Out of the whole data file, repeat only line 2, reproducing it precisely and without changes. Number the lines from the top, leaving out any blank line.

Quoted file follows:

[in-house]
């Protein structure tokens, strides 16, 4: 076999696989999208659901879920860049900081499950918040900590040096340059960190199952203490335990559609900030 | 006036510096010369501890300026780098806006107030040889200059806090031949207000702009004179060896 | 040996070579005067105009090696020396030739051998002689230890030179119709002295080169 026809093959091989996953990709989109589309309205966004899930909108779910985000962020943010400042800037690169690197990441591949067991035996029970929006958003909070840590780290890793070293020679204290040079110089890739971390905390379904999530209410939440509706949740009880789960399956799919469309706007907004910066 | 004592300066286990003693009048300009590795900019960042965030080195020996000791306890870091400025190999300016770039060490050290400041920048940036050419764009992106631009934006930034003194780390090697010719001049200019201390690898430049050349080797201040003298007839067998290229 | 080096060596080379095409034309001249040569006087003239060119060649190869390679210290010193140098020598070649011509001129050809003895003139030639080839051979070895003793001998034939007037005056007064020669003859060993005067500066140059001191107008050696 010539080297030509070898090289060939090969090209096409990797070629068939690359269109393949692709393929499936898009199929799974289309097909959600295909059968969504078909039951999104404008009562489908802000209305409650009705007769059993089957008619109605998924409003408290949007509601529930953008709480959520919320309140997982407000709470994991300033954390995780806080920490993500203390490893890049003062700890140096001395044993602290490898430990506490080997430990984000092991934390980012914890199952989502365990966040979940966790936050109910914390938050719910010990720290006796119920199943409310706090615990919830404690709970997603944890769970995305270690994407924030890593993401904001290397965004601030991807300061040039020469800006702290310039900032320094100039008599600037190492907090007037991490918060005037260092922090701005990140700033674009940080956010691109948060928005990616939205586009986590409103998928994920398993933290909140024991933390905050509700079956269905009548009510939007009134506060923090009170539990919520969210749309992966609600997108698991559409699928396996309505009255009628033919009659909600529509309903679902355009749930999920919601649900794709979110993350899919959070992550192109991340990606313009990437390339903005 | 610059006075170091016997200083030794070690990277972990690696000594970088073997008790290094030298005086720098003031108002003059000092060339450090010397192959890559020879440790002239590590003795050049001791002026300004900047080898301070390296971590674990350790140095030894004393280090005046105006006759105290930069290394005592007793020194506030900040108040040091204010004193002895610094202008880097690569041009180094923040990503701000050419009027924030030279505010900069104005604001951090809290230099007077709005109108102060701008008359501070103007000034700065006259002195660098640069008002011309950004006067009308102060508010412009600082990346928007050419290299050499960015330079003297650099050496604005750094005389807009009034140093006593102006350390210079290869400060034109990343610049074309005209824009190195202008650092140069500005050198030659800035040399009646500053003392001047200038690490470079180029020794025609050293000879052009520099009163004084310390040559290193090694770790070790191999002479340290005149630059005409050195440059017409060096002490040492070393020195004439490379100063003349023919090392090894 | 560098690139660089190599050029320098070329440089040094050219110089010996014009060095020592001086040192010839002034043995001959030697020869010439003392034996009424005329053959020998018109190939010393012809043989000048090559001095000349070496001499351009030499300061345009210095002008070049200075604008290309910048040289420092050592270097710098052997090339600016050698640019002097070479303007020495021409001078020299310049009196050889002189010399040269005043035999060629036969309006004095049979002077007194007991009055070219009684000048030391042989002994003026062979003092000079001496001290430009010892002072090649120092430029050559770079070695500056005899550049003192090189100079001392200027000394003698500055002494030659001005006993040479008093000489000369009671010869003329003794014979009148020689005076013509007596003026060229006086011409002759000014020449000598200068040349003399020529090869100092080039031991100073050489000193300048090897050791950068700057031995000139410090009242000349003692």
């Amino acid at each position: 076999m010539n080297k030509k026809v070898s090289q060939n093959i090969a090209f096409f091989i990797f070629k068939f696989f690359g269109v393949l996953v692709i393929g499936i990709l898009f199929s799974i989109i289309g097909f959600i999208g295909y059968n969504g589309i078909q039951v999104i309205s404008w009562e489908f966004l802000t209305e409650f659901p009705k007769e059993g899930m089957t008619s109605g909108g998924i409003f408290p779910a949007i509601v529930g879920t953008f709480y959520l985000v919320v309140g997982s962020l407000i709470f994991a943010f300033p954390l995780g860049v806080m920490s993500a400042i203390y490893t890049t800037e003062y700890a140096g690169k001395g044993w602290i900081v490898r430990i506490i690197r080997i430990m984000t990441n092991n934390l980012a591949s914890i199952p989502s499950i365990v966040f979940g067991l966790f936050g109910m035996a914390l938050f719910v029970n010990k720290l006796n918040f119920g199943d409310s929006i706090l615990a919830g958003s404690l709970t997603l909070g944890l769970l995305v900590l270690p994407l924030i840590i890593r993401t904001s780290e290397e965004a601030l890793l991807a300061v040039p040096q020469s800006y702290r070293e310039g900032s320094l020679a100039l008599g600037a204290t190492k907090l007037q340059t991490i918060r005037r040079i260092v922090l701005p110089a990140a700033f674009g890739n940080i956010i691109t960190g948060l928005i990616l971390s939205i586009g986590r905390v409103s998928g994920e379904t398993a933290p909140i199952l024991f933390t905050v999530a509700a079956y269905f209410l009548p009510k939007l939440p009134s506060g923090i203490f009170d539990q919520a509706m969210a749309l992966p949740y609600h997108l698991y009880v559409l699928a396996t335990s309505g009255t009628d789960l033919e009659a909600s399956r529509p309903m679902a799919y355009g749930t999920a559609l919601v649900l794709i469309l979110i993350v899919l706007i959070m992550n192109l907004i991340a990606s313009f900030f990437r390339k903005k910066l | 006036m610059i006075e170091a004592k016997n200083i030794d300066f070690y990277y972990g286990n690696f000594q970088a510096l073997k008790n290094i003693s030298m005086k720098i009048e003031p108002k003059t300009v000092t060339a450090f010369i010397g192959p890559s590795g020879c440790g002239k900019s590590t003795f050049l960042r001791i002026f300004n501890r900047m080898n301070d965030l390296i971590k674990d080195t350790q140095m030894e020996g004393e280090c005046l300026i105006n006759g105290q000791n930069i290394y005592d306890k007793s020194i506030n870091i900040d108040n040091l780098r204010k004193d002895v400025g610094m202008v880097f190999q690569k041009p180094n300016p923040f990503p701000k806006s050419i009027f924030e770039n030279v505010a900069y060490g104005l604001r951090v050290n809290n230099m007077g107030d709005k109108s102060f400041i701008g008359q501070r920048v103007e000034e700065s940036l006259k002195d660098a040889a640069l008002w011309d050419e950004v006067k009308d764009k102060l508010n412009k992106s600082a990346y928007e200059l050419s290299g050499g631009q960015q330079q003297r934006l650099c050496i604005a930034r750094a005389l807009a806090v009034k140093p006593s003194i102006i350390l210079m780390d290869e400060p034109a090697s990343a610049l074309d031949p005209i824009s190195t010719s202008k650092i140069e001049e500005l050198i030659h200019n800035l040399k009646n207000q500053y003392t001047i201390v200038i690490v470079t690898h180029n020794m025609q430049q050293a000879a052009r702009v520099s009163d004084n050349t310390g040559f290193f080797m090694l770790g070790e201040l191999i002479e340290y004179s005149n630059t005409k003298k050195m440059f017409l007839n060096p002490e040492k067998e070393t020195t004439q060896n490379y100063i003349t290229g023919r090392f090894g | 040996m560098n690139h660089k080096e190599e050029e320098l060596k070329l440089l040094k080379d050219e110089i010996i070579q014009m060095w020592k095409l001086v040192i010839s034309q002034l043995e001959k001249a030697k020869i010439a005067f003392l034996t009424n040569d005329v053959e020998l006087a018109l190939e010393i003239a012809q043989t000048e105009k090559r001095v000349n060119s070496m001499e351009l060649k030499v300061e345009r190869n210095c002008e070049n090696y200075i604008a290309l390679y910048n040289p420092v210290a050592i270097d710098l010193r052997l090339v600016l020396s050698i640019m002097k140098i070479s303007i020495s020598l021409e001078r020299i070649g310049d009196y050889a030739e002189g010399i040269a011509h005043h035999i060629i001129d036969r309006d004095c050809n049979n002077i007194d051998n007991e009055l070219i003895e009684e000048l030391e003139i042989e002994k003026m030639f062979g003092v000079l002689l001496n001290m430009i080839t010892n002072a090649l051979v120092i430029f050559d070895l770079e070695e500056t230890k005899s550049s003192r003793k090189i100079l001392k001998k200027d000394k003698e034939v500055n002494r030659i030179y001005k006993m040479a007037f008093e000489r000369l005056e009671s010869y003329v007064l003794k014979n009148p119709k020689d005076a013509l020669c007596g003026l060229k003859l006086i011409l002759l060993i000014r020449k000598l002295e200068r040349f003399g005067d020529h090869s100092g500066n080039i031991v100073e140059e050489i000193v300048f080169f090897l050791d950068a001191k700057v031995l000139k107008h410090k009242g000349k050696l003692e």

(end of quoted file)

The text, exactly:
């Protein structure tokens, strides 16, 4: 076999696989999208659901879920860049900081499950918040900590040096340059960190199952203490335990559609900030 | 006036510096010369501890300026780098806006107030040889200059806090031949207000702009004179060896 | 040996070579005067105009090696020396030739051998002689230890030179119709002295080169 026809093959091989996953990709989109589309309205966004899930909108779910985000962020943010400042800037690169690197990441591949067991035996029970929006958003909070840590780290890793070293020679204290040079110089890739971390905390379904999530209410939440509706949740009880789960399956799919469309706007907004910066 | 004592300066286990003693009048300009590795900019960042965030080195020996000791306890870091400025190999300016770039060490050290400041920048940036050419764009992106631009934006930034003194780390090697010719001049200019201390690898430049050349080797201040003298007839067998290229 | 080096060596080379095409034309001249040569006087003239060119060649190869390679210290010193140098020598070649011509001129050809003895003139030639080839051979070895003793001998034939007037005056007064020669003859060993005067500066140059001191107008050696 010539080297030509070898090289060939090969090209096409990797070629068939690359269109393949692709393929499936898009199929799974289309097909959600295909059968969504078909039951999104404008009562489908802000209305409650009705007769059993089957008619109605998924409003408290949007509601529930953008709480959520919320309140997982407000709470994991300033954390995780806080920490993500203390490893890049003062700890140096001395044993602290490898430990506490080997430990984000092991934390980012914890199952989502365990966040979940966790936050109910914390938050719910010990720290006796119920199943409310706090615990919830404690709970997603944890769970995305270690994407924030890593993401904001290397965004601030991807300061040039020469800006702290310039900032320094100039008599600037190492907090007037991490918060005037260092922090701005990140700033674009940080956010691109948060928005990616939205586009986590409103998928994920398993933290909140024991933390905050509700079956269905009548009510939007009134506060923090009170539990919520969210749309992966609600997108698991559409699928396996309505009255009628033919009659909600529509309903679902355009749930999920919601649900794709979110993350899919959070992550192109991340990606313009990437390339903005 | 610059006075170091016997200083030794070690990277972990690696000594970088073997008790290094030298005086720098003031108002003059000092060339450090010397192959890559020879440790002239590590003795050049001791002026300004900047080898301070390296971590674990350790140095030894004393280090005046105006006759105290930069290394005592007793020194506030900040108040040091204010004193002895610094202008880097690569041009180094923040990503701000050419009027924030030279505010900069104005604001951090809290230099007077709005109108102060701008008359501070103007000034700065006259002195660098640069008002011309950004006067009308102060508010412009600082990346928007050419290299050499960015330079003297650099050496604005750094005389807009009034140093006593102006350390210079290869400060034109990343610049074309005209824009190195202008650092140069500005050198030659800035040399009646500053003392001047200038690490470079180029020794025609050293000879052009520099009163004084310390040559290193090694770790070790191999002479340290005149630059005409050195440059017409060096002490040492070393020195004439490379100063003349023919090392090894 | 560098690139660089190599050029320098070329440089040094050219110089010996014009060095020592001086040192010839002034043995001959030697020869010439003392034996009424005329053959020998018109190939010393012809043989000048090559001095000349070496001499351009030499300061345009210095002008070049200075604008290309910048040289420092050592270097710098052997090339600016050698640019002097070479303007020495021409001078020299310049009196050889002189010399040269005043035999060629036969309006004095049979002077007194007991009055070219009684000048030391042989002994003026062979003092000079001496001290430009010892002072090649120092430029050559770079070695500056005899550049003192090189100079001392200027000394003698500055002494030659001005006993040479008093000489000369009671010869003329003794014979009148020689005076013509007596003026060229006086011409002759000014020449000598200068040349003399020529090869100092080039031991100073050489000193300048090897050791950068700057031995000139410090009242000349003692």